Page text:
There's something about growing my own food that makes me feel even better about the dishes I cook. I don't have a full-on garden and hardly have the space to grow everything that touches my dinner table, but having a few outdoor pots is definitely manageable. I am gearing up to share a lot of herb-filled dishes this summer, so I figured if you all were like me, you might want to learn how to grow your own.
Feel free to use this as a guide to help steer you as you enter your own herb-growing journey.
1st: Decide What You Want To Plant
When deciding what to plant, a few factors go into my final decision. The most important factor is knowing which herbs get the most play in my kitchen. I like to take note of any herbs that repeatedly show up in recipes that I cook more in the spring and summer. The golden rule is: If they appear more than 3 times, it's time to plant. In the long run, this will save me time and money.
Annuals vs. Perennials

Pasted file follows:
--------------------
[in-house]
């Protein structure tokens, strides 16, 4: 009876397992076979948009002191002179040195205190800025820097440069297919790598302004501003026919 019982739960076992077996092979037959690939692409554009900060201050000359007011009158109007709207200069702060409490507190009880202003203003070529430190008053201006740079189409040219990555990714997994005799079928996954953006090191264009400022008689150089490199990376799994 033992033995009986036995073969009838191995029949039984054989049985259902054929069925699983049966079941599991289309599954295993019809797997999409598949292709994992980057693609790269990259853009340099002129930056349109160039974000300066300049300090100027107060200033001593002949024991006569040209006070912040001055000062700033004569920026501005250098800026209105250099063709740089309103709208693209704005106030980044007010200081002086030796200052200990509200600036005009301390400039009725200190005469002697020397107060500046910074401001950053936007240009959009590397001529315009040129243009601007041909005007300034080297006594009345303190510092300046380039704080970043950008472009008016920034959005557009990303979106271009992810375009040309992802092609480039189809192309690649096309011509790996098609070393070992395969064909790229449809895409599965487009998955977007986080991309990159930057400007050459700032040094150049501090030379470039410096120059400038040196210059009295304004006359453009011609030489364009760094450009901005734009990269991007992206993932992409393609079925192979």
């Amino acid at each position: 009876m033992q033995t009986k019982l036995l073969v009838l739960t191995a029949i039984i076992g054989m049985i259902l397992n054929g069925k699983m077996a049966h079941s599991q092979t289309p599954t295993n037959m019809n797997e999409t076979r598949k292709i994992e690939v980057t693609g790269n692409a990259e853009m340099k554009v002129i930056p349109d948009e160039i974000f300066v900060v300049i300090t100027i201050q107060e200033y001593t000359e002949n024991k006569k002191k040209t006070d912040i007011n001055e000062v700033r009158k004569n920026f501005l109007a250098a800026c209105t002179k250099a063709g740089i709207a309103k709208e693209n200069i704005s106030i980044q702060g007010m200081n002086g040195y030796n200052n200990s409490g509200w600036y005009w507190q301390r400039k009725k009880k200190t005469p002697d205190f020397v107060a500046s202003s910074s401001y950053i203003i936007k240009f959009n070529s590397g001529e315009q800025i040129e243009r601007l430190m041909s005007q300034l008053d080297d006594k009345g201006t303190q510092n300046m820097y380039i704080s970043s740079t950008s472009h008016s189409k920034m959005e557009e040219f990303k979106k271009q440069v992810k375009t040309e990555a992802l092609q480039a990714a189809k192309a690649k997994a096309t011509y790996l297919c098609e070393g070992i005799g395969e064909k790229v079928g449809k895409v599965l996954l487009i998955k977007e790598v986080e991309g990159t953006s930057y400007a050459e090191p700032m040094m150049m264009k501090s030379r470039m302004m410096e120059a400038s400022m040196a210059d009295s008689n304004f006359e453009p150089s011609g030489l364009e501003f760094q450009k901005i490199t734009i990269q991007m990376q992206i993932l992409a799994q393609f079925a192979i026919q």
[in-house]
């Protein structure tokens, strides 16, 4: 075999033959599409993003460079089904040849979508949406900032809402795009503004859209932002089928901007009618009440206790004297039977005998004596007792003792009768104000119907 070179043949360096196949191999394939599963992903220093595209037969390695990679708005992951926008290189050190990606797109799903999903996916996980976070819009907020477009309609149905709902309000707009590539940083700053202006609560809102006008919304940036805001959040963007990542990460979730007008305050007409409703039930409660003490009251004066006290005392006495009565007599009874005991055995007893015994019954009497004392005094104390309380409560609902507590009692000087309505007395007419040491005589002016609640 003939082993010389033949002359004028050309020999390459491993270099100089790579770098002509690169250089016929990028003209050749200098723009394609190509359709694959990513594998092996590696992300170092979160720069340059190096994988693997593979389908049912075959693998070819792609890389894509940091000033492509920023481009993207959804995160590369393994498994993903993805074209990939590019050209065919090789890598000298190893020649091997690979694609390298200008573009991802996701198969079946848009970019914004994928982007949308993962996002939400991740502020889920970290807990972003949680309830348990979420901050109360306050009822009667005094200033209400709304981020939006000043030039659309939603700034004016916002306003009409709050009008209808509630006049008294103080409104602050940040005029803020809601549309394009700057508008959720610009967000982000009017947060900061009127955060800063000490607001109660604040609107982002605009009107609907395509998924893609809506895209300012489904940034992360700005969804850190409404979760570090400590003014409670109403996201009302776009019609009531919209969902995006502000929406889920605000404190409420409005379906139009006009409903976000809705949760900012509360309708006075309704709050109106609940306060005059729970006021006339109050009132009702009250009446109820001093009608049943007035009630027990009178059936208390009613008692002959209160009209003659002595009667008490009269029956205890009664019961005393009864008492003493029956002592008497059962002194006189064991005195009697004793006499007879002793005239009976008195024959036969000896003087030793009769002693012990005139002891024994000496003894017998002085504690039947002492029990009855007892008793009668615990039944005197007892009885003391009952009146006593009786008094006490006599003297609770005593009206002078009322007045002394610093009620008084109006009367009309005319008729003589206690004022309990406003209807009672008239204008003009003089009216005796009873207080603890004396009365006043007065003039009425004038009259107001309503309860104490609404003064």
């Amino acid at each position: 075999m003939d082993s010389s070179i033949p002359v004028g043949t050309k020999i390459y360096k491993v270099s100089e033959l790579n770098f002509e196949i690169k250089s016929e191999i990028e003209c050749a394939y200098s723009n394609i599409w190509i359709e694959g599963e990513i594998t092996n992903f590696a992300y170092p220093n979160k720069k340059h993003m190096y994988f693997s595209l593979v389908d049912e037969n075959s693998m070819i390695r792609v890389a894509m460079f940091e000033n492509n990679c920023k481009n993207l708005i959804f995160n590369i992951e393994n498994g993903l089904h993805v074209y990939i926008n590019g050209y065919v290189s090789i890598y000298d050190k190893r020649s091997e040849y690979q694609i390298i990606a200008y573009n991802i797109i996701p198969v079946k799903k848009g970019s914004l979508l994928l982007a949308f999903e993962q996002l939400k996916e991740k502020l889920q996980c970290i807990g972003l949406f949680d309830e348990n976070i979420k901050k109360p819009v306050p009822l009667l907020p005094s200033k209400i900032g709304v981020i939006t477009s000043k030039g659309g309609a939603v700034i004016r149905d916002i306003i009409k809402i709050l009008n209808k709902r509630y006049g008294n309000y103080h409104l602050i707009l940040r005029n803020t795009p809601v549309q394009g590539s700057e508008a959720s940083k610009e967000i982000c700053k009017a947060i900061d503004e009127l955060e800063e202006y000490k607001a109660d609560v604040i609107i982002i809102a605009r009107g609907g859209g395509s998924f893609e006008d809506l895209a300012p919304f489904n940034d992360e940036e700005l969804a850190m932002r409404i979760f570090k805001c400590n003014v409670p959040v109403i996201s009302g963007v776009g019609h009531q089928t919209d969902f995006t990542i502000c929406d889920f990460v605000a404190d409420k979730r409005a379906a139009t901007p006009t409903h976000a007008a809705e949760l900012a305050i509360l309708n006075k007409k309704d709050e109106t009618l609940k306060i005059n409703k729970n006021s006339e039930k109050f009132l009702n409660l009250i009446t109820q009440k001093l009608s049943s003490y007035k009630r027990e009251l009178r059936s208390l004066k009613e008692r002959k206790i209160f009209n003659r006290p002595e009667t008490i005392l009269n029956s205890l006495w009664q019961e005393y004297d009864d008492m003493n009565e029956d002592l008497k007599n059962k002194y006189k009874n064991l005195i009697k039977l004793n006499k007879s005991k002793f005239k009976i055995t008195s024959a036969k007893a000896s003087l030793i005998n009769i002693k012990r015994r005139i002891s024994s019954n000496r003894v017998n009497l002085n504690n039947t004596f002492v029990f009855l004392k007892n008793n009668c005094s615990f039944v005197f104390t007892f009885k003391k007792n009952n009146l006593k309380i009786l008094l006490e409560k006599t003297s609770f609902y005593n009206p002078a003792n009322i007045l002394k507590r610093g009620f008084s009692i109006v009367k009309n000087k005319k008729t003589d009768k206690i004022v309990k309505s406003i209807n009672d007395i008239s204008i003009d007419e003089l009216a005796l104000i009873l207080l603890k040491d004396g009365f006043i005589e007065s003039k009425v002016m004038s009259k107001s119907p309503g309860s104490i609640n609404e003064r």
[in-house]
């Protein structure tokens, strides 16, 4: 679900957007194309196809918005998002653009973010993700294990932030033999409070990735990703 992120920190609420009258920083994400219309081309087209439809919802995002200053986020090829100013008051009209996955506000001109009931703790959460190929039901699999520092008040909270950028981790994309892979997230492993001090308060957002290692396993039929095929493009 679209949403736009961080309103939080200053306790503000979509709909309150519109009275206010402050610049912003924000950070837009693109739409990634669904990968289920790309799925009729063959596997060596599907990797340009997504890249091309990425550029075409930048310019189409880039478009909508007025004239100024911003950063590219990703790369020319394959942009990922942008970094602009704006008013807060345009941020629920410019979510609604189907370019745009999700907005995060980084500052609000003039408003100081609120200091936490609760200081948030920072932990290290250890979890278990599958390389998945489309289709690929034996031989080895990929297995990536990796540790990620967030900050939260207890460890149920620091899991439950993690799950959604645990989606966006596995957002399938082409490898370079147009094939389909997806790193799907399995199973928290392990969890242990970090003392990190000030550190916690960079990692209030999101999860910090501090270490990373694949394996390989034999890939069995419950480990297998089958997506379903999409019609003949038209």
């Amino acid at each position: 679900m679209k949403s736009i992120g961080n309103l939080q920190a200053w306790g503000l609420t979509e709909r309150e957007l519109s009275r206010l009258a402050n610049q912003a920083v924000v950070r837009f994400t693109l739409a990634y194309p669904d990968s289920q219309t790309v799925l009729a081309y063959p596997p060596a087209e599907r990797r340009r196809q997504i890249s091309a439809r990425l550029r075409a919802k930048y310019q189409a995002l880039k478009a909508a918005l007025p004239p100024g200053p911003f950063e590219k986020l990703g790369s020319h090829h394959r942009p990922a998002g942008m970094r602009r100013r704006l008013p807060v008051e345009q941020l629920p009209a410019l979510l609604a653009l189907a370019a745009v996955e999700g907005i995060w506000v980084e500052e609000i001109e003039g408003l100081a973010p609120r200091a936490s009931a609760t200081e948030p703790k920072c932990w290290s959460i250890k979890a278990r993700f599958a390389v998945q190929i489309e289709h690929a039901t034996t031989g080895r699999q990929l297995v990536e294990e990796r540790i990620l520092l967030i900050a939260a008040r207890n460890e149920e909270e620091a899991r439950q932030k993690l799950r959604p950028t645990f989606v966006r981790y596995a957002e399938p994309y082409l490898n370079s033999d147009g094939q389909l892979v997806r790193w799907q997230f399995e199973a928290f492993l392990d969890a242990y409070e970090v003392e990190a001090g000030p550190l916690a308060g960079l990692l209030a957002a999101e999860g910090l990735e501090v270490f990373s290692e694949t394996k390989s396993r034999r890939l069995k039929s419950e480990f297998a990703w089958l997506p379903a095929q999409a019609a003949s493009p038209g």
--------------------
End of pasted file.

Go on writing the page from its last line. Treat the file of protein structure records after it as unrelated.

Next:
I love these outdoor herb pots because they require minimum effort. Depending on what herbs you choose, you won't even have to plant new herbs each year because they will grow back each spring. Some of my favorite perennials are rosemary and mint. Not only because they grow back every year but because I can use them in food and drink recipes all summer long!
Seeds vs. Seedlings
I don't have time to watch the entire growth process from a single seed. They're my herbs, and I want them now! I recommend planting your herbs from pre-grown seedlings. It will shave months off of the growth process.
Click here to get a list of the best herbs to grow in your outdoor pots.
*Keep in mind the winter climate where you live. If there are consistently below-freezing temperatures, your perennials might struggle to grow back in spring. Check out USDA Plant Hardiness Map to see where your location falls for gardening temps.
2nd: Map Out Your Sunlight
Mapping out lighting zones in your outdoor space is very important as not all herbs require the same amount of sunlight. Knowing which areas get 6-8 hours of light vs. 2-3 hours of light will determine where your platers go and ultimately determine what you plant, mainly if your entire outdoor space receives the same amount of sunlight.
The way I mapped out my backyard was easy. First, I went outside every hour for a few days and took pictures of the spots I wanted each pot to go. Then, I figured out which location had low light vs. high.
3rd: Get The Right Tools
Ensure you have the right tools to get the job done, from pots to suitable soil. Click here for a list of tools I used for my herb pots.